MICHIGAN, USA — As prices at the pump remain sky high, some wonder whether electric vehicle owners are paying their fair share of taxes used to maintain public roads.
A viewer asked the 13 On Your Side Verify Team to look into it.
Steven from Grand Rapids asked “Do EV's pay any road tax on the electricity they charge their EV battery with to help maintain the roads we all share? If they don't, when will they and wont that increase the cost?”
No, there is no dedicated tax that applies to the drivers of electric vehicles in the same way the fuel tax applies to the drivers of conventional vehicles, though policy-makers are eyeing alternatives. Additionally, from the state’s standpoint, additional fee structures have been installed to bridge the resulting fiscal gap. Electric vehicle owners may also be assessed a usage fee by their utility provider in an effort to maintain the grid.
WHAT WE FOUND:
“Electric vehicle owners, because they don't use gasoline in their cars, they don't pay that specific gasoline tax at the pump,” Anderson said.
In the process, dodging the extra respective 27.2 and 18.4-cents/gallon paid-out by conventional drivers in state and federal fuel excise taxes.
“The gas tax at the federal level is really the bulk of the funding for the Highway Trust Fund,” Brignall indicated. “It sort of makes the tax structure obsolete.”
If the average driver travels approximately 13,000 miles over the course of a year, they would wind up filling the state’s tank with around $140 in taxes over the same time period.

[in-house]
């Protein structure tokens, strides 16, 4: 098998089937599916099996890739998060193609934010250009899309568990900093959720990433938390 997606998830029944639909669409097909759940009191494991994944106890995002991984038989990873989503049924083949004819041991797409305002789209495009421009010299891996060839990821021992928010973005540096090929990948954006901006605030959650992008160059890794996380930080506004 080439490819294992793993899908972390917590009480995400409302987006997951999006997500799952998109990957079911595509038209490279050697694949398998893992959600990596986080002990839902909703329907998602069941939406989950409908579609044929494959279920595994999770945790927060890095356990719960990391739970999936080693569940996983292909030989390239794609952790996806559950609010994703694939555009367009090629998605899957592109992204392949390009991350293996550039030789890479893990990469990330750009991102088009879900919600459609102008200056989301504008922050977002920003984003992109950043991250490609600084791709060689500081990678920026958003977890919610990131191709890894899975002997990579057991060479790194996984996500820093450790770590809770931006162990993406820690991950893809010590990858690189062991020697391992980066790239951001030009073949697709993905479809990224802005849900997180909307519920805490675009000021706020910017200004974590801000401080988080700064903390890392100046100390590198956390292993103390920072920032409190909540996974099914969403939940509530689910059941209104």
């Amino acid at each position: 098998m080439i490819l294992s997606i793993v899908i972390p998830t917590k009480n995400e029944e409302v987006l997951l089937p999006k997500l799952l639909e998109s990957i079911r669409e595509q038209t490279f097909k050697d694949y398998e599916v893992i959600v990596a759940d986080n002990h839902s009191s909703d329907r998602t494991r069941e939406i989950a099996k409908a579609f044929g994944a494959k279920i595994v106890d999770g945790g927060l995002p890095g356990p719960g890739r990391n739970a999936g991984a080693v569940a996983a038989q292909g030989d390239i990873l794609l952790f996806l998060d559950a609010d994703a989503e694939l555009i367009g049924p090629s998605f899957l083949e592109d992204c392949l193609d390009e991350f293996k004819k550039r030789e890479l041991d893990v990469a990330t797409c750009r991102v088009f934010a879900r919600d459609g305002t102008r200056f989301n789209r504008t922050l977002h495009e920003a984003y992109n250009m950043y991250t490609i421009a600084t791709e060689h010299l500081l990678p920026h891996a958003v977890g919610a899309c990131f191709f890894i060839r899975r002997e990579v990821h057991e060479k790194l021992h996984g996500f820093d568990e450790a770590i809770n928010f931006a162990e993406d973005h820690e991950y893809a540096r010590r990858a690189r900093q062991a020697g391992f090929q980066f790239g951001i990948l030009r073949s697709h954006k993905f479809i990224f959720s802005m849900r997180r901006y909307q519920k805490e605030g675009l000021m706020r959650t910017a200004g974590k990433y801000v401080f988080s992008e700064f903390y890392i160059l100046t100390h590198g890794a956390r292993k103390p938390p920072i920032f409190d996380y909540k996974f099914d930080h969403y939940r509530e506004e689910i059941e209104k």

So, do more EVs on the road mean Michigan loses out on that chunk of change?
“Michigan… has recognized the potential unfairness,” Anderson related. “Michigan actually has a special kind of registration fee increment for electric vehicles.”
The Secretary of State’s registration fee schedule refers to the fee assessed to the owners of EVs and hybrids as an electric gas tax.
At $140, the extra fees roughly equate to the amount the average conventional driver shells out in actual state taxes.
Yet, zooming out to the big, overarching national picture, Brignall says this: “Nothing like that has been enacted."
Lawmakers have floated several possible solutions. A voluntary pilot program contained within the infrastructure act will, over the course of the next four years, study a theoretical per mile tax.
Given the time frame, experts suggest it’s too early to gauge the impact of such a tax, the rate itself, in addition to how it would be implemented.
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